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Monthly Archives: August 2012

© Photo by Maurice Sánchez

Dominican Republic is half an island, the other half being Haiti. I have not spent enough time exploring Haiti but plenty in the dominican side, and I can tell you one thing: this half-island is filled with magical places. Mountains, beaches, lakes, falls, dunes.. you name it, we got it! I try to spent as much time as possible out there, but in all honesty, family and work require a lot of attention as well. I’ve been around though, I have ridden my share of thousands of miles from corner to corner, camped here and there, mostly with some good music, good wine and my Canon as company. All and all, this country is beautiful. But it has a secret.  A place only true explorers have seen: Zapotén. I really don’t want to publicise much this jewel in order to keep it a bit private, but i can tell you this: besides having the highest concentration of endemic birds, it has pristine beautiful tropical humid forest and the fog sets in like few places on earth. I am complete while I am there.

There is a huge threat attacking Zapotén: wood smugglers! Mostly Haitians in combination with Dominican authorities, they are tearing the whole place down. Burning and chopping trees to make coal and firewood. There have been reports of park rangers getting killed by these folks and of my last trip I was able to snatch this shot of a couple of them at work. I hope the new authorities take action in stopping these predators. Zapotén, located in Sierra de Bahoruco, is probably the last tropical primary forest left on the island and a true gem of mother nature.

© Photo by Maurice Sánchez

Roughly an hour away from Santo Domingo is Parque Nacional Caamaño. A dry but diverse chain of mountains heading southwest of the island. I like to roam around and hike trough it. I like to ge there before dawn and listen to the songs of birds and with luck, get some nice shots.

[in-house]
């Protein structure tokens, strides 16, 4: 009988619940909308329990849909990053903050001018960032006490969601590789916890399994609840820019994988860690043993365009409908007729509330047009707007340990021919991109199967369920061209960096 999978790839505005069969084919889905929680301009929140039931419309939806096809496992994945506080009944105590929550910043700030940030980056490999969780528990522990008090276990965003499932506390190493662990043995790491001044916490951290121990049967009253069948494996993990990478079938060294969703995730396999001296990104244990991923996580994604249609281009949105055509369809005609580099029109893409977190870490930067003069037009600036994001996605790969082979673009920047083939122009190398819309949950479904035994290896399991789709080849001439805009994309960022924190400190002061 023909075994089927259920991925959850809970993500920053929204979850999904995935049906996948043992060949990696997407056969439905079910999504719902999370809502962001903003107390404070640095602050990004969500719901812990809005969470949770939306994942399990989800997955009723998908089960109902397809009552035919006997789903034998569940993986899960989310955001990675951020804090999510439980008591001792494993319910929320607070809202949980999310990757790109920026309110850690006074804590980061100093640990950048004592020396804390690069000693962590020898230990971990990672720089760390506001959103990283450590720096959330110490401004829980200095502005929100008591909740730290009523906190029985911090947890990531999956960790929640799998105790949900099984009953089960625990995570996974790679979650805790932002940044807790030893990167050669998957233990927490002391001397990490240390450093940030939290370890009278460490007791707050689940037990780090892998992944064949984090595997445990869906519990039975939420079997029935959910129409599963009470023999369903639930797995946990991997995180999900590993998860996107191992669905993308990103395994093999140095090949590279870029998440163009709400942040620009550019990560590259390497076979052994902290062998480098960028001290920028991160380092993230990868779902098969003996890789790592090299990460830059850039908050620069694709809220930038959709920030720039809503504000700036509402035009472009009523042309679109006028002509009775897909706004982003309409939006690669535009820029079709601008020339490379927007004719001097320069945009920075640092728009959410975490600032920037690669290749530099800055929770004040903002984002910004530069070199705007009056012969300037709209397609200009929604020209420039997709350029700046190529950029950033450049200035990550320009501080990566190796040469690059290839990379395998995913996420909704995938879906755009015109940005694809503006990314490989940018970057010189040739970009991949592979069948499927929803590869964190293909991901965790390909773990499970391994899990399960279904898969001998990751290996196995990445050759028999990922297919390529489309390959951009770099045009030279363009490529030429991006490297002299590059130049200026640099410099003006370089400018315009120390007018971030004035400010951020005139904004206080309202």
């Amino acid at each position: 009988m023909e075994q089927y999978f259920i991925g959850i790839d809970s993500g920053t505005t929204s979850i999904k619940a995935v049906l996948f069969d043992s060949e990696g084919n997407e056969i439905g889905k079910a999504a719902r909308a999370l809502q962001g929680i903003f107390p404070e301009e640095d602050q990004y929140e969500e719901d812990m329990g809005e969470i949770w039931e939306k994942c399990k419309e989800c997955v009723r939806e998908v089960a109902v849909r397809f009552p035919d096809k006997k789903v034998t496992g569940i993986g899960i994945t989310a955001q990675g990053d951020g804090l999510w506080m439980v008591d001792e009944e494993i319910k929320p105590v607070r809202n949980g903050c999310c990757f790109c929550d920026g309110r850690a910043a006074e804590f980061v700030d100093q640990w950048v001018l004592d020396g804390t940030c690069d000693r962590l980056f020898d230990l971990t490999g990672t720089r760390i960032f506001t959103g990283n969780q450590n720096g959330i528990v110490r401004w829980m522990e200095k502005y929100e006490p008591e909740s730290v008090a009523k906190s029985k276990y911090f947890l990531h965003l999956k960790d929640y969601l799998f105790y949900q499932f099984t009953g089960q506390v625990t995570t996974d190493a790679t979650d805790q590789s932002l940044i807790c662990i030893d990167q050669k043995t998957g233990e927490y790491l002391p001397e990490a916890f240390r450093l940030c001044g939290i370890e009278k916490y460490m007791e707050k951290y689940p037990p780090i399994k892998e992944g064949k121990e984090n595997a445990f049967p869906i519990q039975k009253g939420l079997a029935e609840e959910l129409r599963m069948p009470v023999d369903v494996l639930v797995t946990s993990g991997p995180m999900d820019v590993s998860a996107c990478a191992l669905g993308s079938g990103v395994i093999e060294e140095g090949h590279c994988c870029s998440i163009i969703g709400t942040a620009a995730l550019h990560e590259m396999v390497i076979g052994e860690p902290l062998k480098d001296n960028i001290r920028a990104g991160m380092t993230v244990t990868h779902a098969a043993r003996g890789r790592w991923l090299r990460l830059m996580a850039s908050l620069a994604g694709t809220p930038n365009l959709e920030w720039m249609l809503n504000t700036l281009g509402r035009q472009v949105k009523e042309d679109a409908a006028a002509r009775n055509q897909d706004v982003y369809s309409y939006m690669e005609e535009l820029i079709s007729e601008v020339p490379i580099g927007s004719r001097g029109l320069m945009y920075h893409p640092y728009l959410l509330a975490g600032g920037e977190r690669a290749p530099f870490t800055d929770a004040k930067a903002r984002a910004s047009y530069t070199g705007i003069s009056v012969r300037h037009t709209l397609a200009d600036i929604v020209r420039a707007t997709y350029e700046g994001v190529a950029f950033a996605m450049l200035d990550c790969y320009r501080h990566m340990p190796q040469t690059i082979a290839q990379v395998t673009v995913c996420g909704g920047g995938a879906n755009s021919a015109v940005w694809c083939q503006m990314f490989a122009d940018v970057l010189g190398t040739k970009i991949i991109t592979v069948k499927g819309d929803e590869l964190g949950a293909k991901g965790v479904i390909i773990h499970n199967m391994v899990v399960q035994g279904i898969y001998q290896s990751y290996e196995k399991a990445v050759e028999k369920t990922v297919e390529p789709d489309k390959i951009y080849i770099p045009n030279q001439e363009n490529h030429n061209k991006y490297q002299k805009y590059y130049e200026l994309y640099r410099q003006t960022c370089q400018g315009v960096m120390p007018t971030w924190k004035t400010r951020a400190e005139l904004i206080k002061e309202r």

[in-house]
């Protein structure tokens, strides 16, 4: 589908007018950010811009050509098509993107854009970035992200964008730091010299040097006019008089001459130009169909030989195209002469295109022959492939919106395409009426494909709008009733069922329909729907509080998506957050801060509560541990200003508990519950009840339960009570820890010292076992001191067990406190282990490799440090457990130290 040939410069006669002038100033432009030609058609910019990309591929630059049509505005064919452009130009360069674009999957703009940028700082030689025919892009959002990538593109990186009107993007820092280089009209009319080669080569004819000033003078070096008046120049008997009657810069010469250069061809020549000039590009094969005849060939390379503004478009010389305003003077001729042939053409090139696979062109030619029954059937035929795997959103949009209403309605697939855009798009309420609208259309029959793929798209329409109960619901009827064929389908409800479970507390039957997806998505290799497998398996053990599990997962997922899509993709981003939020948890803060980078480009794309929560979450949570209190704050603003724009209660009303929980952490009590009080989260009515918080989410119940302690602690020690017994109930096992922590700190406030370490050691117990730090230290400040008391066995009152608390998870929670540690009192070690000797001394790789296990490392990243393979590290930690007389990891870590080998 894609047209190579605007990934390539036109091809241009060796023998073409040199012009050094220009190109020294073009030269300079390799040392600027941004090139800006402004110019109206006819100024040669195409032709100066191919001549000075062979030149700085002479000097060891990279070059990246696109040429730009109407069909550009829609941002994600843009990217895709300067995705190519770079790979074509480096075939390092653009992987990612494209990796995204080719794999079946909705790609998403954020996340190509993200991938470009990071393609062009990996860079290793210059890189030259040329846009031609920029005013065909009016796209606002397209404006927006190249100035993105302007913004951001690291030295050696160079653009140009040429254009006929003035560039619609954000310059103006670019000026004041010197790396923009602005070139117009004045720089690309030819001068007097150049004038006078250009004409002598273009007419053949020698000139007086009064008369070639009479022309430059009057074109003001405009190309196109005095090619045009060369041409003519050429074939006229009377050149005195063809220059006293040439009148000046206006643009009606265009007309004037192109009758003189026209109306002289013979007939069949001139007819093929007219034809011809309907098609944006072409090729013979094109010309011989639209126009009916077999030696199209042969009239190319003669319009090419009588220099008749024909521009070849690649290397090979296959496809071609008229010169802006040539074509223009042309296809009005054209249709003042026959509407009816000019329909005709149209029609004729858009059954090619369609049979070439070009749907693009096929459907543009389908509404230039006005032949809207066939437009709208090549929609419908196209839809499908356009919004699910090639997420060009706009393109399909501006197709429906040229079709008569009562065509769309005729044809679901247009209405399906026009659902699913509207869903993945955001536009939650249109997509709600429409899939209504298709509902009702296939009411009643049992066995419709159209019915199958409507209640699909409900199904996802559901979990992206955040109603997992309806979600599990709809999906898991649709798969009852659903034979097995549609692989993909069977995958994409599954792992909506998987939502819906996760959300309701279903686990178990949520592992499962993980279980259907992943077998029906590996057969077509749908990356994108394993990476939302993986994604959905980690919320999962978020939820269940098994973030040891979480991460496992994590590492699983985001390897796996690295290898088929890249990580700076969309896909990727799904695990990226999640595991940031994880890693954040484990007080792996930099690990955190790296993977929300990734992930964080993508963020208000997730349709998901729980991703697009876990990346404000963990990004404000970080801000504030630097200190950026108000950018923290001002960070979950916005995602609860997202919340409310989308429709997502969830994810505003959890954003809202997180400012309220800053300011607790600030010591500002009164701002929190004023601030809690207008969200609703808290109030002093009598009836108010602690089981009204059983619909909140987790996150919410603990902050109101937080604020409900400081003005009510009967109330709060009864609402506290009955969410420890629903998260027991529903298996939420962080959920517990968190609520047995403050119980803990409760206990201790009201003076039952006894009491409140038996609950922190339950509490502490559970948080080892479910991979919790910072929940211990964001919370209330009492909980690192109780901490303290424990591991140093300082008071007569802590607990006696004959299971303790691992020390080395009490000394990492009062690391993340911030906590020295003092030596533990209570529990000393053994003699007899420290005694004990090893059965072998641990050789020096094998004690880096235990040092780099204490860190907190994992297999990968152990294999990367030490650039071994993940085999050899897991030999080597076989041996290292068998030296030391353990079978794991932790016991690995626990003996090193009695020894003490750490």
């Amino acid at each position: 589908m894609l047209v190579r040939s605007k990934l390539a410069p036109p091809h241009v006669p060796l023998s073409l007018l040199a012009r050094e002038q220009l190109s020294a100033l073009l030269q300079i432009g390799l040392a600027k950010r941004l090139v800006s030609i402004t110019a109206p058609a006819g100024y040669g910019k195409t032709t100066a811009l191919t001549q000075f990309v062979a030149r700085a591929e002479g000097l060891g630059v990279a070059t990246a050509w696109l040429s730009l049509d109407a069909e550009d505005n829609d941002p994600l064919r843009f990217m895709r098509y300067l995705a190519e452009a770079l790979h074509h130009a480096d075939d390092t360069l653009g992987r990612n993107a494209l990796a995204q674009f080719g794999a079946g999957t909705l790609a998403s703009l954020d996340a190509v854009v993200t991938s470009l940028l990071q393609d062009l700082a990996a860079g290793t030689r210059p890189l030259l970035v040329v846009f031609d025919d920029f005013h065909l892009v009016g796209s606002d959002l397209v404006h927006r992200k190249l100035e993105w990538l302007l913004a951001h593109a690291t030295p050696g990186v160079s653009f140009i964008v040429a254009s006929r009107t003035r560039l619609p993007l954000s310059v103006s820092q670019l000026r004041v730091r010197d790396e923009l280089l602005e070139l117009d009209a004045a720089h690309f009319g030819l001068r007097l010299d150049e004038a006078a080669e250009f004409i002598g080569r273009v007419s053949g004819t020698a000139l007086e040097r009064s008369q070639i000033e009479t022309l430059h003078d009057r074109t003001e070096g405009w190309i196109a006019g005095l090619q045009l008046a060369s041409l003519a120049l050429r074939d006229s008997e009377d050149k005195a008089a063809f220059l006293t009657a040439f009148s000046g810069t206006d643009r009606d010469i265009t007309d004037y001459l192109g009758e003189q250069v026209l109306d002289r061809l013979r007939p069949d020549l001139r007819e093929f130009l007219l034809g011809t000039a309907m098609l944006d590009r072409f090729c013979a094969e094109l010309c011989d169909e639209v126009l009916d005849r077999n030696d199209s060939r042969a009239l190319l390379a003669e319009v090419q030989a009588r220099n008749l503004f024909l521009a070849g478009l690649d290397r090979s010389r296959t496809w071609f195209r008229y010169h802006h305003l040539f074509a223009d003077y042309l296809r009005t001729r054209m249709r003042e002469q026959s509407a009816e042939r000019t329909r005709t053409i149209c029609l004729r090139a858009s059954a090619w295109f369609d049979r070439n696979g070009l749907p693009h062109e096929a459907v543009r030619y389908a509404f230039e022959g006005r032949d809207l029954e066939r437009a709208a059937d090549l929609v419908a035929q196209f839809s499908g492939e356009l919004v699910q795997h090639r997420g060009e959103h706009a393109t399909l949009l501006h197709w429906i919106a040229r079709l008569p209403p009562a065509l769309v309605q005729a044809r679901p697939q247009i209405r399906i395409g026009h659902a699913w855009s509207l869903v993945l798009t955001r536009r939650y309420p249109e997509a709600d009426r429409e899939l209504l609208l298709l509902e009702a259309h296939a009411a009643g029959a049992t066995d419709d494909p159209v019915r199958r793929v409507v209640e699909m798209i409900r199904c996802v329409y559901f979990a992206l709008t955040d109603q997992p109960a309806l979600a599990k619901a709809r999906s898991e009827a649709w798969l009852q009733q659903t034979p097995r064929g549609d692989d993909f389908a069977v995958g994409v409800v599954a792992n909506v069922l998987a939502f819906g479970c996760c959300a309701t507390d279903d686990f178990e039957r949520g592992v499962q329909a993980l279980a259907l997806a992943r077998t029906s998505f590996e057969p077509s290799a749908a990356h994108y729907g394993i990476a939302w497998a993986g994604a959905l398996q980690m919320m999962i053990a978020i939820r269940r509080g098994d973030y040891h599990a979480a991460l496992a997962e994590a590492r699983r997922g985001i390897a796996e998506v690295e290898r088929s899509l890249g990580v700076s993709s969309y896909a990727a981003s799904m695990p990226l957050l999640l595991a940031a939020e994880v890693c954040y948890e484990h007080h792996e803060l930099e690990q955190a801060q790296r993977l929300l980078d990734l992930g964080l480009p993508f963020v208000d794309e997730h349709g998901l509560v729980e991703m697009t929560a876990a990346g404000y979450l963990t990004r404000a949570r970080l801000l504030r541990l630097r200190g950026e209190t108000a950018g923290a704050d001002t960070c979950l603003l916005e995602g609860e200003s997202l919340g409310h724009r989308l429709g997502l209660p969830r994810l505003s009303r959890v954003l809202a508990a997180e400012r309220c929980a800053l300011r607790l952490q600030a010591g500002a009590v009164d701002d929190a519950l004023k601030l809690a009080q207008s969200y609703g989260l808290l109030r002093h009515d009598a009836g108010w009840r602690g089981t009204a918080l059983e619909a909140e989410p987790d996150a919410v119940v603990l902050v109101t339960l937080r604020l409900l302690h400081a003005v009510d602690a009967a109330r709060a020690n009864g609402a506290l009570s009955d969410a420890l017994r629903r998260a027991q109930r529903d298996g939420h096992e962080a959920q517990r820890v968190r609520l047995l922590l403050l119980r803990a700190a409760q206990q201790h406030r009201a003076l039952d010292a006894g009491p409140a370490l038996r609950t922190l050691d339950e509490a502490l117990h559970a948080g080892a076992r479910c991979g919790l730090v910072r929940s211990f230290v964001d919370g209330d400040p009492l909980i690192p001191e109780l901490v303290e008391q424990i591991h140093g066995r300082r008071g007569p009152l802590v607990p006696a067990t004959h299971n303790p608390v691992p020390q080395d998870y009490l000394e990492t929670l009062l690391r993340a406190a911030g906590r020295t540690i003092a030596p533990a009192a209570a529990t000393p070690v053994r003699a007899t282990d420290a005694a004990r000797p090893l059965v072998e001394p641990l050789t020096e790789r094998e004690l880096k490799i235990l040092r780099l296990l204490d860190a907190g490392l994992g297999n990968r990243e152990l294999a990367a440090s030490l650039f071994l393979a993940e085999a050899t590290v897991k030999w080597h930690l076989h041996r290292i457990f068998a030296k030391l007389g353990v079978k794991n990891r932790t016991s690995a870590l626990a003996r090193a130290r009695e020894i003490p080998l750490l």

A few months ago I discovered three different couples of burrowing owls and their respective burrows. I spent long hours in front of them, gaining their trust and hoping to get closer every time without disturbing them. Eventually I managed to ge as close as 7 meters to one of the couples. They would just stare at me with resignation and I got some nice shots. But one of the other couples was a bit more cautious and protected the burrow fiercely, and  every time I got to close instead of going back into the burrow for security it would fly away, hoping to lure me away from its home. I was able to get some nice shots as well, but most of all, i began to understand the behaviour not only of the specie, but of each couple of owls, which by now, I consider my friends.



“Obsessive” is a word that will certainly find its way into any description of me. Whatever it is I choose to do, I do it with passionate obsession until the goal is accomplished. This usually means learning a new skill or another mission where success can be measured with a definitive absolutism. I welcome this obsessions of course, since I see this curse as an efficient way to get things done and scratch things out of the “bucket list”. I see nothing wrong with my obsessive behaviour even though movies and mainstream social culture portray it as enough reasons to deserve a residency in a mental home.

Owls, as you may already know, are a target of this disorder. I am completely obsessed with these birds. I guess I am not the only one, since humans seem to be fascinated with owls, and I don’t mind. My obsessions don’t have to be original nor exclusive. Whatever the reason may be, I am planning to photograph as many species of owls as I can in my lifetime, after all, what better excuse to travel the world!